• The sword used by Captain William Bishop in the battle is in the King's County Museum, Nova Scotia
  • Poem entitled The Battle of Blomindon May 21, 1781 by Ms. Belle Belcher Robinson, Wolfville Historical Society[18]

The cannon were seven that spoke from their sloop;
And hands that were greedy clutched gladly upon
A ship Amos Sheffield had filled for Saint John.
Their sally was smashed in ten minutes or sooner;
Yanks captured Will Bishop and Jonathan Crane
And all of their party who struggled in vain.
Thus loaded with loot and captives galore,
Three vessels set out from Cornwallis shore,

Then Benjamin Belcher, once born at Gibraltar,
Was fit to be tied in an over-sized halter;
He learned where a vessel with guns might be got,
And rode like a madman to Horton Town Plot.
We were twenty-eight strong in the schooner SUCCESS,
Militiamen bold who with Belcher did press
By horse out to Horton and clambered on board,
And sailed on the track of our foe-men abhorred.

The season was May and the orchards were white;
It seemed a grand day for a wonderful fight.
With the tide running in, they were caught at the Cape;
We hammered their sloop, and in haste to escape
Some took to their dories and scrambled to land
While others lay dead in the ship they had manned.
Still slowed by the tide was the schooner they'd taken
And this by its captors was quickly forsaken,

And promptly Will Bishop and Jonathan Crane
Discomfit their guards and a victory gain.
Thus over the Basin by noon we withdrew
With three captured ships and our jubilant crew.
"The blow that we struck at the Cape was a squelcher!"
Remarked our stout commodore, Benjamin Belcher.


American privateers remained a threat to Nova Scotian ports for the rest of the war. The following year, after a failed attempt to raid Chester, Nova Scotia, American privateers struck again in the Raid on Lunenburg in 1782.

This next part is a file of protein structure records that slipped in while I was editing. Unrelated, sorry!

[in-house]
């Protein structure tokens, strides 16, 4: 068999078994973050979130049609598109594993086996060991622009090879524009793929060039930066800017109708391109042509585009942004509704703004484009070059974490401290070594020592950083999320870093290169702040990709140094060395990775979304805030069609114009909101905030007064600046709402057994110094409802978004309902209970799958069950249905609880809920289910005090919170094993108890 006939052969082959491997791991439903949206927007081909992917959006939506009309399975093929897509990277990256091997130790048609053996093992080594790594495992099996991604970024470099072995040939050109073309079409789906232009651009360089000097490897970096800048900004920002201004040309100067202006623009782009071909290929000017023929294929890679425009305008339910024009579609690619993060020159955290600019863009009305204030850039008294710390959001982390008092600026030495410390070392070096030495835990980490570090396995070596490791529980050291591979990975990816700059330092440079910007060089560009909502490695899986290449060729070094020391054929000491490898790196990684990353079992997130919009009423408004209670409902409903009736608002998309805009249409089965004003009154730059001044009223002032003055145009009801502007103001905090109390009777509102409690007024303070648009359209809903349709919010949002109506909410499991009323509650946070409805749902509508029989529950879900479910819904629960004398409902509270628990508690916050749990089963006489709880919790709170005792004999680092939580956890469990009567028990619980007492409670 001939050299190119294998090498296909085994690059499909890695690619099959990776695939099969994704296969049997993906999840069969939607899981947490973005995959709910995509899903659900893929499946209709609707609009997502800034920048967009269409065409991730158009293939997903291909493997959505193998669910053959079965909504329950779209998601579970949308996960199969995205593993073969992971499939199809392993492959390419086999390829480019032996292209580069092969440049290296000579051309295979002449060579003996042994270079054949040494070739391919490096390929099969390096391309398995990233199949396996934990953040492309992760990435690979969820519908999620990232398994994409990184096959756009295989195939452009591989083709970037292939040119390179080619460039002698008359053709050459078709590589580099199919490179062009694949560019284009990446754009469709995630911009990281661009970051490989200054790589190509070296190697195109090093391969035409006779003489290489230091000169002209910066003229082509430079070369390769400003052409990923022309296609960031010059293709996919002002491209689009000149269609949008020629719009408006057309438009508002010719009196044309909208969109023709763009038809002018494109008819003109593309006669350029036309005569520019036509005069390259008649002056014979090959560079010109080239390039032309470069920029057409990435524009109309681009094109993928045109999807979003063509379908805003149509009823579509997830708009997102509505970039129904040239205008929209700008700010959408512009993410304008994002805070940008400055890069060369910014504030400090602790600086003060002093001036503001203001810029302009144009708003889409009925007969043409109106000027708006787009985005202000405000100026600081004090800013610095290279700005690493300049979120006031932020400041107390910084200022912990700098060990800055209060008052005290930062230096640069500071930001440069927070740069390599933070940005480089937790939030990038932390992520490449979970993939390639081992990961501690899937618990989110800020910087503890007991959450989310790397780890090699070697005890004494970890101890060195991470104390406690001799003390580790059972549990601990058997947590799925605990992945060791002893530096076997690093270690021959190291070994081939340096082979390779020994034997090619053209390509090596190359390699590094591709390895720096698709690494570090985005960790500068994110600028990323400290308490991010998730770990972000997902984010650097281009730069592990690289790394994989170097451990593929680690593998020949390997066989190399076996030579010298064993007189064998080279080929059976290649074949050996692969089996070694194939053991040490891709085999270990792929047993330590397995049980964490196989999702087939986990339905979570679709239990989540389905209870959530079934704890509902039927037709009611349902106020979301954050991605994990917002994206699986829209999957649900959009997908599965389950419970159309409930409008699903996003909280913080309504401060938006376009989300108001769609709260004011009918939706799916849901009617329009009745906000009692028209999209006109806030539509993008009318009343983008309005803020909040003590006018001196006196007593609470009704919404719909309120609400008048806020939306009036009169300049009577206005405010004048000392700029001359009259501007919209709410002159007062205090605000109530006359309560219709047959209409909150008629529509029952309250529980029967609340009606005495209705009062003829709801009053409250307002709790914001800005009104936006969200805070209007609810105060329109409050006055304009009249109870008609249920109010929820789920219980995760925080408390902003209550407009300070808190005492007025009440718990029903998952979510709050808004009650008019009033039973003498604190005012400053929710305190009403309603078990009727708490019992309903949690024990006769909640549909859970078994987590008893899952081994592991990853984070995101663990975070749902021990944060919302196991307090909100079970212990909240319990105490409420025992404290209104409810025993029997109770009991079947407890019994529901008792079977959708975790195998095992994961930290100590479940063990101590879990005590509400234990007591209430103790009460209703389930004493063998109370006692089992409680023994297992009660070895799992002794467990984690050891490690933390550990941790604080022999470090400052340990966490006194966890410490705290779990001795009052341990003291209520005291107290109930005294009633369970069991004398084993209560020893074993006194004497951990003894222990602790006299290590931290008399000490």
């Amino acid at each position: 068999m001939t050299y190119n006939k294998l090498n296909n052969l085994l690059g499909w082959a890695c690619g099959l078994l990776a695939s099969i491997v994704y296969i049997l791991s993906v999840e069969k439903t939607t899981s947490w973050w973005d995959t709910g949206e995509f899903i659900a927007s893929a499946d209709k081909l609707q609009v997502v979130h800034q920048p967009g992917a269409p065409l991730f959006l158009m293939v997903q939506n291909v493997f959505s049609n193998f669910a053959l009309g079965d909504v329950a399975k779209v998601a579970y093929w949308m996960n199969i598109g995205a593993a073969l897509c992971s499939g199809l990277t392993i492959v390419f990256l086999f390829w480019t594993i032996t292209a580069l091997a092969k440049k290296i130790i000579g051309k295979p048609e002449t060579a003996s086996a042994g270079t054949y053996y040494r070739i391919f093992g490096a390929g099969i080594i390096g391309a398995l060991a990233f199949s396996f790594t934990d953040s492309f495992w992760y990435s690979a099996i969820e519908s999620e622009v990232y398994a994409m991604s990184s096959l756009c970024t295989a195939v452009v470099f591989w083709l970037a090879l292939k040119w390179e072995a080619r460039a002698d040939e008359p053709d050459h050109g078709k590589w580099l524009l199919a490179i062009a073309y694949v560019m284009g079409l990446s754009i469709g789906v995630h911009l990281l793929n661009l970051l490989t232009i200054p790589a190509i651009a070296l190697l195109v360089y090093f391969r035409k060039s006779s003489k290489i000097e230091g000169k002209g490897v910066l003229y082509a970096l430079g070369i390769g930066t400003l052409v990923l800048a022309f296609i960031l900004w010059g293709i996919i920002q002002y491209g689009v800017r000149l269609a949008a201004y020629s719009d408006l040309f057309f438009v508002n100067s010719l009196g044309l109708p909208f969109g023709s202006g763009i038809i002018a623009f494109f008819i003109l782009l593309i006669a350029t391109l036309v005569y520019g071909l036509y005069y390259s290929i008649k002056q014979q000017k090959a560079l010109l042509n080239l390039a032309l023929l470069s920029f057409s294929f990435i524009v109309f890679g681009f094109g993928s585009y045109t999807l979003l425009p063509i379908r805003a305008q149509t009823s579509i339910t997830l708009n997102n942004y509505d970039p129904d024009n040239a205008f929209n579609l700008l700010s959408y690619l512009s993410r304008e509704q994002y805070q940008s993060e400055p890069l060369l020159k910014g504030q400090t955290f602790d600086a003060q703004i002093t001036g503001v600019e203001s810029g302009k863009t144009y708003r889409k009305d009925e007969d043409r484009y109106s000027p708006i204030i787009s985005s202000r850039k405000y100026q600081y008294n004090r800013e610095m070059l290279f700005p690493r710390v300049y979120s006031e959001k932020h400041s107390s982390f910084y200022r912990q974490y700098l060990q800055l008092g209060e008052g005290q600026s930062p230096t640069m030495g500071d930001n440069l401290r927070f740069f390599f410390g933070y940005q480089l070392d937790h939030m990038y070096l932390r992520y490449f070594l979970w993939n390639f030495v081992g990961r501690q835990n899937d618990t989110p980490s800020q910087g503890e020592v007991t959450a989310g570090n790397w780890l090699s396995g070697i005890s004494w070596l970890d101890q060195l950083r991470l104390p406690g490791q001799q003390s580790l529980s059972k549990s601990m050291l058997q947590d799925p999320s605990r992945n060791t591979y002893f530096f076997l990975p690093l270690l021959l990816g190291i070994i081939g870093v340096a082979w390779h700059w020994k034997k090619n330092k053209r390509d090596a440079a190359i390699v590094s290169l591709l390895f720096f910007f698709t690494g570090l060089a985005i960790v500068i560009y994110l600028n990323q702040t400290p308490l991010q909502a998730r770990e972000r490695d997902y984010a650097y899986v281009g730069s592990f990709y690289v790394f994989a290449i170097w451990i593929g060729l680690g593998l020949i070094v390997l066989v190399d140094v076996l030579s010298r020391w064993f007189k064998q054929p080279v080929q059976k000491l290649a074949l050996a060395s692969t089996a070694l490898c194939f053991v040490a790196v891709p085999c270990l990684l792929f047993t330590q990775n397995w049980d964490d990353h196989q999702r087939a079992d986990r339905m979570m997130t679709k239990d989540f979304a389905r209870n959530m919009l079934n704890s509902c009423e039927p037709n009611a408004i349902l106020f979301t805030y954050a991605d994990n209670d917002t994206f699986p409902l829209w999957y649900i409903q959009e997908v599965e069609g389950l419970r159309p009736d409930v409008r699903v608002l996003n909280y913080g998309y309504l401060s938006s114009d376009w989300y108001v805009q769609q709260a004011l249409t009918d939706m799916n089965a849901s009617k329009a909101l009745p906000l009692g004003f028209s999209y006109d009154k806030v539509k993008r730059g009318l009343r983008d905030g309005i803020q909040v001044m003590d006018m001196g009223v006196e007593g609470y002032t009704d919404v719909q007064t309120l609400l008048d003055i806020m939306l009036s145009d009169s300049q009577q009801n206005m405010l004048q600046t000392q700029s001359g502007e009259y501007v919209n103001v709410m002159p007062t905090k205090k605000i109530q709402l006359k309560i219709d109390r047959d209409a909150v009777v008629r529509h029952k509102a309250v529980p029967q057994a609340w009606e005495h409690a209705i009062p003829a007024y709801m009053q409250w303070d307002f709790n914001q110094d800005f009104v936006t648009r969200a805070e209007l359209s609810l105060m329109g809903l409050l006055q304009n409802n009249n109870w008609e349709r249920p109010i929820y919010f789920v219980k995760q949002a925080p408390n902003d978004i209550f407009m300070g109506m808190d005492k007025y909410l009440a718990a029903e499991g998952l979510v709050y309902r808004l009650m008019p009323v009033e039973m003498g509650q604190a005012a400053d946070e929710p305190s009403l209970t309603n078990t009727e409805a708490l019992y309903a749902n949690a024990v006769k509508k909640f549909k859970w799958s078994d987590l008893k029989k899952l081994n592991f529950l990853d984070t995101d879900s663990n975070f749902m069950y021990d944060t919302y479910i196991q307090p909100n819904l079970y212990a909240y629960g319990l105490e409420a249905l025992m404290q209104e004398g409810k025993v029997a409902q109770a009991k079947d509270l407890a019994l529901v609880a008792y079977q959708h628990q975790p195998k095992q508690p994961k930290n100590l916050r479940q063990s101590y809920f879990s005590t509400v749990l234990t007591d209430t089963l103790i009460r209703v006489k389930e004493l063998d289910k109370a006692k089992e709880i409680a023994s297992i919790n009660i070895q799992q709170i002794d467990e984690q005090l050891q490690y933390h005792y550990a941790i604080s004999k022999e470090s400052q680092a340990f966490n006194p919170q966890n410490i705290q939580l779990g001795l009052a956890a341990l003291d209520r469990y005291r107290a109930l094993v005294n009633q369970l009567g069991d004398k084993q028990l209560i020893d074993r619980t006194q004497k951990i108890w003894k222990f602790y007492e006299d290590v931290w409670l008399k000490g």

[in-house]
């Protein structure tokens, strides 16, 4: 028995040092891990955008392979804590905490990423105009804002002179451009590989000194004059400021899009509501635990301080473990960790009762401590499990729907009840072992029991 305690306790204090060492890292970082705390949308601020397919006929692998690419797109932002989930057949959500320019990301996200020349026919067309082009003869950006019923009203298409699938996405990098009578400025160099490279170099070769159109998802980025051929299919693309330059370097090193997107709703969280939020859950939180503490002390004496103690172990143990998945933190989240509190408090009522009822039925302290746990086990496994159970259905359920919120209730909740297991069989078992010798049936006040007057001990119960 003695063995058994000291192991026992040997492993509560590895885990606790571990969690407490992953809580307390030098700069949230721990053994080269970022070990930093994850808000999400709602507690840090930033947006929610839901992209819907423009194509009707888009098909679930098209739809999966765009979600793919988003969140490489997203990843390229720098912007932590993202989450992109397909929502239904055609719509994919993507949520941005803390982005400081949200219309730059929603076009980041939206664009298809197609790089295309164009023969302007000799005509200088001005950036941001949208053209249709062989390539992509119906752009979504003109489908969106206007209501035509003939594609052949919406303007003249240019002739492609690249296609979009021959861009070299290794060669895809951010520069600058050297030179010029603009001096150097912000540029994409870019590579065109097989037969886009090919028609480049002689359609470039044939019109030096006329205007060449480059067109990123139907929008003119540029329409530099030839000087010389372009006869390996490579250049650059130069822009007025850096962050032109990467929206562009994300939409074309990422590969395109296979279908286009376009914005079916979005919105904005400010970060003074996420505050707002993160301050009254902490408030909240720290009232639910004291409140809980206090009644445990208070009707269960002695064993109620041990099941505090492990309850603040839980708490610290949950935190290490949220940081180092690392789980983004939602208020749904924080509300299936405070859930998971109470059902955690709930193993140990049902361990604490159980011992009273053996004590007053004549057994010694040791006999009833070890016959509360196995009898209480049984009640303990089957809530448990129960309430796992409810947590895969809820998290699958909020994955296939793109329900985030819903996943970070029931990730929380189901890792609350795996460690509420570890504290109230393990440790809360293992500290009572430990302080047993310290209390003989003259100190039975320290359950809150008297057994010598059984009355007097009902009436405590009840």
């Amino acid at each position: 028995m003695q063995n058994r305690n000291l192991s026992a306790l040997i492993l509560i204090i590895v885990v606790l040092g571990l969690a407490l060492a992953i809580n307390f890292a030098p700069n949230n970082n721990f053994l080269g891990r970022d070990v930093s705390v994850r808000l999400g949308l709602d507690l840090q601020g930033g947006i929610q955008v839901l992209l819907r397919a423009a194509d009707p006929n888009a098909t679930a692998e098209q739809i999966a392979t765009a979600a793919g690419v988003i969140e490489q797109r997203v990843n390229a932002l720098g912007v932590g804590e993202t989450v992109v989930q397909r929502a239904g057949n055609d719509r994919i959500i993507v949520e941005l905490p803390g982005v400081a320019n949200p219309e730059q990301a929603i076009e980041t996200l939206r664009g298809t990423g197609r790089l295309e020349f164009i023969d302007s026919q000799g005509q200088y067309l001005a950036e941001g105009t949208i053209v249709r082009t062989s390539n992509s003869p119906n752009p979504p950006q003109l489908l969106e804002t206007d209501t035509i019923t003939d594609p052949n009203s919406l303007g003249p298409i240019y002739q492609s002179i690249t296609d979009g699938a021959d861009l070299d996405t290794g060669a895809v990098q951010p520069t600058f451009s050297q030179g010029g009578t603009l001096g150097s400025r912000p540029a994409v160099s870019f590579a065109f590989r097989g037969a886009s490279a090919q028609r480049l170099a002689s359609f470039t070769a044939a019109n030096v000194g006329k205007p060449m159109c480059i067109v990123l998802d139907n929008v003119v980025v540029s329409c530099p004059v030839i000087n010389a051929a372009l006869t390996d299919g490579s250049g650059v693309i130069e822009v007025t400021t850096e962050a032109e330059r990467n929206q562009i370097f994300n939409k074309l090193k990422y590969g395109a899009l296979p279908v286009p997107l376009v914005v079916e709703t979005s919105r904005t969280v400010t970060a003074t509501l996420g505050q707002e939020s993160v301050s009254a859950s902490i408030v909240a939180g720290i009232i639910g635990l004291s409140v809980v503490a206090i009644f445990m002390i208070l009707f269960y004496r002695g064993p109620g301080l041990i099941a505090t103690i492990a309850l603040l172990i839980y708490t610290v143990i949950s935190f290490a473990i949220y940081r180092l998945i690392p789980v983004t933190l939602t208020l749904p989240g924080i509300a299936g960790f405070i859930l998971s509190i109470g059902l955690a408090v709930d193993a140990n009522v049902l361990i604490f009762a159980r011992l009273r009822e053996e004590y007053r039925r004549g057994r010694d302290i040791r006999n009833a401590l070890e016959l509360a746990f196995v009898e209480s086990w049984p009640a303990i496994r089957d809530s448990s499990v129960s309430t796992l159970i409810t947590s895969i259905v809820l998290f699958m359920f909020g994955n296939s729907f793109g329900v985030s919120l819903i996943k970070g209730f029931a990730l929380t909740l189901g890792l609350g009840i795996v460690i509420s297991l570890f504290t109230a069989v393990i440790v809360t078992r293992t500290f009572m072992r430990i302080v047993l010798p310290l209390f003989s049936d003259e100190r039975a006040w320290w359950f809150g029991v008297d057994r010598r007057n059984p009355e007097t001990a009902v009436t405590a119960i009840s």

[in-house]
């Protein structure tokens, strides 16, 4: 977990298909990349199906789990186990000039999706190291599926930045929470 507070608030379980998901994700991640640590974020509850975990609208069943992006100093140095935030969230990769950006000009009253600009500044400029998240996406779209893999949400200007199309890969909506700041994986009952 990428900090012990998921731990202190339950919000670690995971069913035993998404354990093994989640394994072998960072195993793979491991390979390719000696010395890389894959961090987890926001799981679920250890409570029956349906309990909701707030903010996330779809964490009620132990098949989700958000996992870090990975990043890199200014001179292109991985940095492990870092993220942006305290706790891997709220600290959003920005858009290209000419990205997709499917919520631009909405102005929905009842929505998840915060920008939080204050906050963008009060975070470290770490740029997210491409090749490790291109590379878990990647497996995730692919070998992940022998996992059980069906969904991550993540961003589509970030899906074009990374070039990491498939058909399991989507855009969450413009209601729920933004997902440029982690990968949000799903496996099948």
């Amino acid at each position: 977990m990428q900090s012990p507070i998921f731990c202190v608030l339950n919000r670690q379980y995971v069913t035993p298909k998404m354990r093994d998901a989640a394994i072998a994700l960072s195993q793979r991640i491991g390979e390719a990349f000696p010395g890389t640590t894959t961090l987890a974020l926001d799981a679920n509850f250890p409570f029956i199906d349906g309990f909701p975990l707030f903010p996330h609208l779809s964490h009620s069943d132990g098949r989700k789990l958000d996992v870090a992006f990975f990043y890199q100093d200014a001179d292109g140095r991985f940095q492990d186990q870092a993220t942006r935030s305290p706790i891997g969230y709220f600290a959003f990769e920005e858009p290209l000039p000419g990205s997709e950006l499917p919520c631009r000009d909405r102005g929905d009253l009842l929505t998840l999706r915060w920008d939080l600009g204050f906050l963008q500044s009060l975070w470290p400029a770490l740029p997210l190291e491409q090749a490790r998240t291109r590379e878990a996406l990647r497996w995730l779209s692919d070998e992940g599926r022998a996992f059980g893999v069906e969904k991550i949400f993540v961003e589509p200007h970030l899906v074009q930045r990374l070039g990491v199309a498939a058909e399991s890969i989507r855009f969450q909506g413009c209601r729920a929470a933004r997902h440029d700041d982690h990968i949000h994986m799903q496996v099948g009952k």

See also


  1. Member of the 3rd Connecticut Regiment during French and Indian War .
  2. Beamish Murdoch. History of Nova Scotia, Vol. 2, p.614 History of Kings County, Nova Scotia. p. 433
  3. Benjamin Franklin also engaged France in the war, which meant that many of the privateers were also from France.
  4. Roger Marsters (2004). Bold Privateers: Terror, Plunder and Profit on Canada's Atlantic Coast" , p. 87-89
  5. p. 174
  6. p. 75
  7. p.600
  8. Simeon Perkins Diary. Thursday 13 July 1780
  9. Bandits and Privateers: Canada in the Age of Gunpowder; Beamish Murdoch A history of Nova-Scotia, or Acadie, Vol. 2, p.608.
  10. There are varying reports on the number of casualties. Another source indicates that the Americans reported between 3 died (British reporting 30 American died), while British reported 8 killed and 10 wounded.
  11. History of Nova Scotia, p. 506
  12. Nathan Davison from Horton reported to the House of Assembly in June 1782 that in the spring of 1781 he was wounded while fighting American Privateers. (Council in General Assembly, June 28, 1782: PRO, CO. 220/14, 484
  13. History of Nova Scotia, p. 506
  14. History of Nova Scotia, p. 506
  15. Documentary History of the State of Maine, Vol. 19, p.356
  16. p.54
  17. (See Documentary history of the state of Maine, Vol.19, p. 356) The only ships of the Massachusetts Navy that were operational in 1781 were the frigate Protector (captured 5 May 1781), ship Mars, galley Lincoln, and the sloop Defence (built summer 1781) (See Navy of the American Revolution, p. 342)
  18. poem Note that Joan Dawson indicates the poem was written by former president of Acadian University Watson Kirkconnell.


Secondary Sources

  • Joan Dawson. Captain William Bishop's sword. A History of Nova Scotia in Objects. pp 51-53
  • Dr. Pitt Brechin "The Western Chronicle" of Kentville, NS, 4 Mar 1890
  • Gardner W. Allen, A NAVAL HISTORY OF THE AMERICAN REVOLUTION (Boston, 1913), Chapter 17.
  • Gwyn, Julian, Ashore and afloat
  • Gwyn, Julian (2004), Frigates and Foremasts: The North American Squadron in Nova Scotia. Waters, 1745–1815, UBC Press.
  • The history of Kings County, Nova Scotia, heart of the Acadian land.

Primary Sources

  • Nova Scotia Gazette of June 4, 1782